After playing primarily center field in his first big league season, Wagner moved all over the infield and outfield the next two years, while posting batting averages of .299 and .341, respectively, and developing into one of the National League’s top offensive players. After finishing second in the league with 10 home runs in 1898, Wagner placed near the top of the league rankings in batting average, runs batted in (114), doubles (45), hits (196), slugging percentage (.501), and total bases (288) the following year.

The National League contracted from twelve to eight teams at the conclusion of the 1899 campaign, with the Colonels being one of the casualties. However, Louisville owner Barney Dreyfuss subsequently purchased half ownership of the Pittsburgh Pirates, bringing with him to Pittsburgh several of his former team’s best players, including Wagner.

The 26-year-old Wagner established himself as baseball’s best player upon his arrival in Pittsburgh. Playing most of his games in right field, Wagner placed among the league leaders with 100 runs batted in, 107 runs scored, 201 hits, and 38 stolen bases, and he won his first batting title with a mark of .381, while also topping the circuit with 22 triples, 45 doubles, and a .573 slugging percentage. The versatile Wagner garnered significant playing time at shortstop in each of the next two seasons, before moving to the position permanently in 1903. All the while, though, he continued to excel at the plate. Wagner batted .353, scored 101 runs, and led the National League with 49 stolen bases and a career-high 126 RBIs in 1901. He followed that up by posting a .330 batting average in 1902, while leading the league with 91 runs batted in, 105 runs scored, 30 doubles, and 42 steals. After moving to shortstop full-time in 1903, Wagner captured his second batting championship with a mark of .355, while also topping the circuit with 19 triples.

Although Wagner lacked grace in the field, he used his range and powerful throwing arm to establish himself as arguably baseball’s finest defensive shortstop. Sporting Life reported: “Wagner is as graceful at short as a steam roller. Yet the clumsy galoot manages to get all over the infield and lays hands on everything that is batted, high or low.”

Giants manager John McGraw claimed that Wagner had a “sixth sense of baseball.” He described the Pirates shortstop as someone who knew just where to play certain hitters on certain pitches. Wagner played deep at shortstop and used a glove with the palm cut out for better control. Using his stubby hands like scoops and often picking up dirt and pebbles with the ball, he waited until the last second to release the ball, before nipping the runner at first base with his powerful throwing arm. Expressing his admiration for the shortstop’s versatility, McGraw proclaimed, “Wagner is a whole team in himself.”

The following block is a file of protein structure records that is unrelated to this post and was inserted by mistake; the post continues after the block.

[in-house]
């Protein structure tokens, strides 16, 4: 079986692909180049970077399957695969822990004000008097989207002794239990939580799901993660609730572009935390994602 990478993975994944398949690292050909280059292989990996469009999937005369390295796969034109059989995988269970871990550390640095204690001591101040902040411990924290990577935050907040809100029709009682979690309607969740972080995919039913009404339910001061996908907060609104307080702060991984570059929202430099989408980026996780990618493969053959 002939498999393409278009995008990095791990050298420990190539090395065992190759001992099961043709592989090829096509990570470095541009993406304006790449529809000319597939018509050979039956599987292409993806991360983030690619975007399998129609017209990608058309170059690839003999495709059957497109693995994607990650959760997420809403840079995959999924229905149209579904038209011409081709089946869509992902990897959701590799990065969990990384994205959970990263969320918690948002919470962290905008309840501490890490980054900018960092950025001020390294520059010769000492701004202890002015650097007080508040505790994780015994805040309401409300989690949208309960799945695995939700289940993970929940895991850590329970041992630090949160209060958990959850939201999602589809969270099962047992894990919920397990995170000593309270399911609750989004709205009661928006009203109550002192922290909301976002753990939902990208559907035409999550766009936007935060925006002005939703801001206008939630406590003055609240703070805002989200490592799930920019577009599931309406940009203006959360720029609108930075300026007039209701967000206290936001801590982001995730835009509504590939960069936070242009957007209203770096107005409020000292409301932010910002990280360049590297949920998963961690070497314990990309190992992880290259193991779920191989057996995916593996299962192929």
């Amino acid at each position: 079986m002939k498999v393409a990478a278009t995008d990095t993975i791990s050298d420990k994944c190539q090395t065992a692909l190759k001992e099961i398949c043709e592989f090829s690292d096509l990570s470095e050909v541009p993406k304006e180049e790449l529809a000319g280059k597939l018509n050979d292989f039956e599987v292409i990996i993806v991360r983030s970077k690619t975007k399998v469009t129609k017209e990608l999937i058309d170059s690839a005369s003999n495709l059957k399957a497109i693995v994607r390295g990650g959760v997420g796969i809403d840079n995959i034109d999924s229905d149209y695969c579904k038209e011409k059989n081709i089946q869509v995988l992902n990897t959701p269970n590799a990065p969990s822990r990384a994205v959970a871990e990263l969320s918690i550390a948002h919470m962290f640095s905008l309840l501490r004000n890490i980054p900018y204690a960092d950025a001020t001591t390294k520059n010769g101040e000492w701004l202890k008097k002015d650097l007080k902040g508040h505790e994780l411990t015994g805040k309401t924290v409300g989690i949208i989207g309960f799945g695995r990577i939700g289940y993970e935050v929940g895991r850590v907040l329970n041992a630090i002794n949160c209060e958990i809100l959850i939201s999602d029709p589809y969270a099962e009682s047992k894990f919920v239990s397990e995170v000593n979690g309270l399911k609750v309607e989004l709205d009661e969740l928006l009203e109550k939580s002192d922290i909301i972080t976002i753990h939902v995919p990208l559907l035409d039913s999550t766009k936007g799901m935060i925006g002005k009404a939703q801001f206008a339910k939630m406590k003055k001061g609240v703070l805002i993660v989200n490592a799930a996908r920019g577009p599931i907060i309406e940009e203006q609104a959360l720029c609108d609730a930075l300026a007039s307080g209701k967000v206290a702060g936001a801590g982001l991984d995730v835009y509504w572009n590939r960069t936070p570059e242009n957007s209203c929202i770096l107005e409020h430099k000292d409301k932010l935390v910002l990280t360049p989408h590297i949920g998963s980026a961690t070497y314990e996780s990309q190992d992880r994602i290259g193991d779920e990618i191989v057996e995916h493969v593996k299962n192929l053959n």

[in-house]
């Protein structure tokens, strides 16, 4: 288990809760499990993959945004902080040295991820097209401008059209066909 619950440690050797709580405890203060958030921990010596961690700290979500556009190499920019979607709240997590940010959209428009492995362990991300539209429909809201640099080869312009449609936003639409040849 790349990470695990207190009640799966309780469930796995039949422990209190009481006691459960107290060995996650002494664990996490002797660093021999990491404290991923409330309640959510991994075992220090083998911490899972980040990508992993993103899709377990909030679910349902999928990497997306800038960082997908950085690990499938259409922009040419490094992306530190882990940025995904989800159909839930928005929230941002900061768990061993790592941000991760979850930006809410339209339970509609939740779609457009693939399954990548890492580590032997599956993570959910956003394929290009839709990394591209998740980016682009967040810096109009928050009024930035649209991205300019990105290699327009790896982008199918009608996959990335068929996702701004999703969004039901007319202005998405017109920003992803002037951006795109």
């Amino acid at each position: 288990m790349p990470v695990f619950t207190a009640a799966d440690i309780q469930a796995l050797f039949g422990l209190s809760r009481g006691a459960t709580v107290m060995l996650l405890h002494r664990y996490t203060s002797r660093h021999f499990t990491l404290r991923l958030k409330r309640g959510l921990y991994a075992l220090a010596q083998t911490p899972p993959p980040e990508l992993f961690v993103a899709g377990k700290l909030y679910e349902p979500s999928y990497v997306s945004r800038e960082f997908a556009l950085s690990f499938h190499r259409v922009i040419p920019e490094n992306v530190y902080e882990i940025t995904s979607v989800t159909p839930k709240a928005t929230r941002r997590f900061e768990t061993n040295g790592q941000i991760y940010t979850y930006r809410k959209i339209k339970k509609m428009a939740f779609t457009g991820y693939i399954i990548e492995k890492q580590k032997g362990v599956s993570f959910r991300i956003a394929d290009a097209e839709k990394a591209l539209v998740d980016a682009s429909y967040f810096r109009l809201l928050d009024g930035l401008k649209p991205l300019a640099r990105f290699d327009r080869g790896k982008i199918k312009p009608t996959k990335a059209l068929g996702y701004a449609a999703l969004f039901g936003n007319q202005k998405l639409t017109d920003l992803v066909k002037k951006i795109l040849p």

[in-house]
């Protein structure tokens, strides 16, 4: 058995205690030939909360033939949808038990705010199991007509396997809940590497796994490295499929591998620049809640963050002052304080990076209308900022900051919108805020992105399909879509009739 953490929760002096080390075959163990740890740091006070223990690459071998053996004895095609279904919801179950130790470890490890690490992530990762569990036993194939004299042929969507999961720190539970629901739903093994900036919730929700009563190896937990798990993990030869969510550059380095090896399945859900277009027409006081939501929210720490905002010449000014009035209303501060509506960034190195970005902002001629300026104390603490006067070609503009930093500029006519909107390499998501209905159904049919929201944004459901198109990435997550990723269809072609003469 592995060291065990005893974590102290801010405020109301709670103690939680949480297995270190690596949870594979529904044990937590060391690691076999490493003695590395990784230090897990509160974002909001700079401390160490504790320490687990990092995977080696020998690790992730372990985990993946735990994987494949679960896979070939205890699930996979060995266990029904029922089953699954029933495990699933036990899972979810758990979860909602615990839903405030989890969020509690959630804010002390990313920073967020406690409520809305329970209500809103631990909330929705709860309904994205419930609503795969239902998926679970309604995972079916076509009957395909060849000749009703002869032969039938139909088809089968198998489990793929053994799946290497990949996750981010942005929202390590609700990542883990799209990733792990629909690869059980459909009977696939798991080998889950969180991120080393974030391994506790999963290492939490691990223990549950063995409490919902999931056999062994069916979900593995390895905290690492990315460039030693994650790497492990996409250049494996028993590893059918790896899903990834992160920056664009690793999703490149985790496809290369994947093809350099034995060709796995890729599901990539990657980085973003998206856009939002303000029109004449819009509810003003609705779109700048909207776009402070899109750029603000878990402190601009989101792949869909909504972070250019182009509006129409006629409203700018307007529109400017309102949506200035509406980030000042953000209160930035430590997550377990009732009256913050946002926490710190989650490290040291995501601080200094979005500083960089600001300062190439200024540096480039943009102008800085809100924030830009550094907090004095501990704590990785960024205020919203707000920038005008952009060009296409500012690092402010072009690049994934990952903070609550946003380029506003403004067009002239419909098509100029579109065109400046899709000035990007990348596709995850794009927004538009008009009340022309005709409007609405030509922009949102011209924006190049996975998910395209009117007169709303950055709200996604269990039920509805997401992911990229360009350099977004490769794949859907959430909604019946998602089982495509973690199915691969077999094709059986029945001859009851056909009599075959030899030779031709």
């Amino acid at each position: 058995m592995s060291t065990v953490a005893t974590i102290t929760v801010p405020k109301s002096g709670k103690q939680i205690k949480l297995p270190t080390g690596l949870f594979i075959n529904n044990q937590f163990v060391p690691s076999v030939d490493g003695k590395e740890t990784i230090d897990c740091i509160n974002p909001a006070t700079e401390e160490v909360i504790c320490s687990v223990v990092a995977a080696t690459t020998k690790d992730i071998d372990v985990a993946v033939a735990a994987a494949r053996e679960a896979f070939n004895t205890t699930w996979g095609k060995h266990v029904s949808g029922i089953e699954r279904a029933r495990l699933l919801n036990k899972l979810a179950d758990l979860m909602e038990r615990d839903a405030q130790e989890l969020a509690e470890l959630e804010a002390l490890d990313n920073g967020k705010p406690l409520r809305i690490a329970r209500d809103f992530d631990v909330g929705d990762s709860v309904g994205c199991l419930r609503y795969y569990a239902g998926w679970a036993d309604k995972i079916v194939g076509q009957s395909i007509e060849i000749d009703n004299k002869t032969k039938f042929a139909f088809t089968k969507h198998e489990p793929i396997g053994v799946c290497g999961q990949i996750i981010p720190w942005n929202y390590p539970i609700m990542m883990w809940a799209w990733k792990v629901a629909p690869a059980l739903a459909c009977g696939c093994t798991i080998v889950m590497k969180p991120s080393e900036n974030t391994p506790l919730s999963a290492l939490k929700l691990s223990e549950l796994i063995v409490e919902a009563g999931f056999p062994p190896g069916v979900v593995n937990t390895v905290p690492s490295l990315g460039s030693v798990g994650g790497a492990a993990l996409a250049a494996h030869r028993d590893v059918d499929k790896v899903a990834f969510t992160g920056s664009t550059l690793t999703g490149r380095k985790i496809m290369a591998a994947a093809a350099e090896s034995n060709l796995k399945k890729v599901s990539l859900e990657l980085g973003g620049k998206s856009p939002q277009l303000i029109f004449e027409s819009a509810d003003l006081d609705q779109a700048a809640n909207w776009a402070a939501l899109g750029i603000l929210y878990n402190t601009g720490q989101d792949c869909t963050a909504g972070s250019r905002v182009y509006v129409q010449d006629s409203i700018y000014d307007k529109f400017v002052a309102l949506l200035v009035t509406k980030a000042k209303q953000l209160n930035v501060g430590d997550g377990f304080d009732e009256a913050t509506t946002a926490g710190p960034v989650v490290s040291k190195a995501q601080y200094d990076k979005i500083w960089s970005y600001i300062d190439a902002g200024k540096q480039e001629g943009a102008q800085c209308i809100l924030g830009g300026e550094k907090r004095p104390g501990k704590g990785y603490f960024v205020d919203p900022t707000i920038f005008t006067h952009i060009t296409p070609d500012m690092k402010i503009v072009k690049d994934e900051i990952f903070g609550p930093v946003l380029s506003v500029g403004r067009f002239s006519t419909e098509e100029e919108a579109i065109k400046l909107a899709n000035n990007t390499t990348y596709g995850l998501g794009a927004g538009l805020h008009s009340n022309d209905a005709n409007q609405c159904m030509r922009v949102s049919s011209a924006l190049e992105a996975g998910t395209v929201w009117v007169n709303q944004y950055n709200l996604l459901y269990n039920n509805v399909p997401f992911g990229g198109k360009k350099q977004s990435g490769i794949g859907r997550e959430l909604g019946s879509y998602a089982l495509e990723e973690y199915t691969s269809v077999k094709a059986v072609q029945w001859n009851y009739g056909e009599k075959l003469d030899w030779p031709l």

Wagner remained the National League’s best player throughout the remainder of the decade, winning five of the next six batting titles, and finishing a close second with a mark of .363 the other time. He had perhaps his greatest all-around season in 1908, when he led the league in nine different offensive categories, including batting average (.354), runs batted in (109), hits (201), triples (19), doubles (39), and stolen bases (53). His 10 home runs left him just two short of capturing the coveted triple crown.

Wagner’s exceptional play enabled the Pirates to establish themselves as one of baseball’s dominant teams during the first decade of the 20th century. They won the National League pennant in 1901, 1902, 1903, and 1909, and they finished no lower than fourth in any season from 1900 to 1911. The Pirates lost the first-ever World Series to the American League champion Boston Americans in 1903. However, they defeated Ty Cobb’s Detroit Tigers in the 1909 Fall Classic, with the 35-year-old Wagner badly outplaying the 22-year-old Tiger great. Cobb batted a mere .231 during the seven-game Series, which was won by Pittsburgh. Meanwhile, Wagner batted .333 and stole six bases.